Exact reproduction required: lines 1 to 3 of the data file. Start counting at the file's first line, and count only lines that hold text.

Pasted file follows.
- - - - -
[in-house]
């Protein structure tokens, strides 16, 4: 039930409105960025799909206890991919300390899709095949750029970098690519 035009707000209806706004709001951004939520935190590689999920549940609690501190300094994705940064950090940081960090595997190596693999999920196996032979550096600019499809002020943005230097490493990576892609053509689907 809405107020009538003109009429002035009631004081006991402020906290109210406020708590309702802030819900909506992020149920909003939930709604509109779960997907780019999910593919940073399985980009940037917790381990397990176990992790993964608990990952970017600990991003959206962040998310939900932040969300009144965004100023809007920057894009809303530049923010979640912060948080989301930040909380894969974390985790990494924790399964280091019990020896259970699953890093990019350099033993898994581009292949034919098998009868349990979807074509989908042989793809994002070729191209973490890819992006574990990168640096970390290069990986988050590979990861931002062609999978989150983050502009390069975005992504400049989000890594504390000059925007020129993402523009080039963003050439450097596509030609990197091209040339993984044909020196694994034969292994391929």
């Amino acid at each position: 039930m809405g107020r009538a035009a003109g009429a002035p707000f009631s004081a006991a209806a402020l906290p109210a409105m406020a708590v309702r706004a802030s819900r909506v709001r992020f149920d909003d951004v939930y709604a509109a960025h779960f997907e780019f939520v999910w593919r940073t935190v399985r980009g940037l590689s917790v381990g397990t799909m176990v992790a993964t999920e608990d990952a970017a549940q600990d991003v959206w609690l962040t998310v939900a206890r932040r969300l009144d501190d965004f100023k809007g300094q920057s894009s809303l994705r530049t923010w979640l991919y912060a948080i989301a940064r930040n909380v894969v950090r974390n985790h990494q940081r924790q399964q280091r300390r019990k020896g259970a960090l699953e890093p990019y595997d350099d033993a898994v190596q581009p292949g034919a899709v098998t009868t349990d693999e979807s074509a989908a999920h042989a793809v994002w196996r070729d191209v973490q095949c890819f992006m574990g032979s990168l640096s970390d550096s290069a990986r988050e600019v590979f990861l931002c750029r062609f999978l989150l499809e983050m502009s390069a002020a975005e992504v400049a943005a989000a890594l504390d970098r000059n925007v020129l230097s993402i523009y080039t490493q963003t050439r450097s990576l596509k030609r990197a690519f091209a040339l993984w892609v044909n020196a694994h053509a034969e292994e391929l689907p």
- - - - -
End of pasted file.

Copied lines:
[in-house]
């Protein structure tokens, strides 16, 4: 039930409105960025799909206890991919300390899709095949750029970098690519 035009707000209806706004709001951004939520935190590689999920549940609690501190300094994705940064950090940081960090595997190596693999999920196996032979550096600019499809002020943005230097490493990576892609053509689907 809405107020009538003109009429002035009631004081006991402020906290109210406020708590309702802030819900909506992020149920909003939930709604509109779960997907780019999910593919940073399985980009940037917790381990397990176990992790993964608990990952970017600990991003959206962040998310939900932040969300009144965004100023809007920057894009809303530049923010979640912060948080989301930040909380894969974390985790990494924790399964280091019990020896259970699953890093990019350099033993898994581009292949034919098998009868349990979807074509989908042989793809994002070729191209973490890819992006574990990168640096970390290069990986988050590979990861931002062609999978989150983050502009390069975005992504400049989000890594504390000059925007020129993402523009080039963003050439450097596509030609990197091209040339993984044909020196694994034969292994391929």
């Amino acid at each position: 039930m809405g107020r009538a035009a003109g009429a002035p707000f009631s004081a006991a209806a402020l906290p109210a409105m406020a708590v309702r706004a802030s819900r909506v709001r992020f149920d909003d951004v939930y709604a509109a960025h779960f997907e780019f939520v999910w593919r940073t935190v399985r980009g940037l590689s917790v381990g397990t799909m176990v992790a993964t999920e608990d990952a970017a549940q600990d991003v959206w609690l962040t998310v939900a206890r932040r969300l009144d501190d965004f100023k809007g300094q920057s894009s809303l994705r530049t923010w979640l991919y912060a948080i989301a940064r930040n909380v894969v950090r974390n985790h990494q940081r924790q399964q280091r300390r019990k020896g259970a960090l699953e890093p990019y595997d350099d033993a898994v190596q581009p292949g034919a899709v098998t009868t349990d693999e979807s074509a989908a999920h042989a793809v994002w196996r070729d191209v973490q095949c890819f992006m574990g032979s990168l640096s970390d550096s290069a990986r988050e600019v590979f990861l931002c750029r062609f999978l989150l499809e983050m502009s390069a002020a975005e992504v400049a943005a989000a890594l504390d970098r000059n925007v020129l230097s993402i523009y080039t490493q963003t050439r450097s990576l596509k030609r990197a690519f091209a040339l993984w892609v044909n020196a694994h053509a034969e292994e391929l689907p």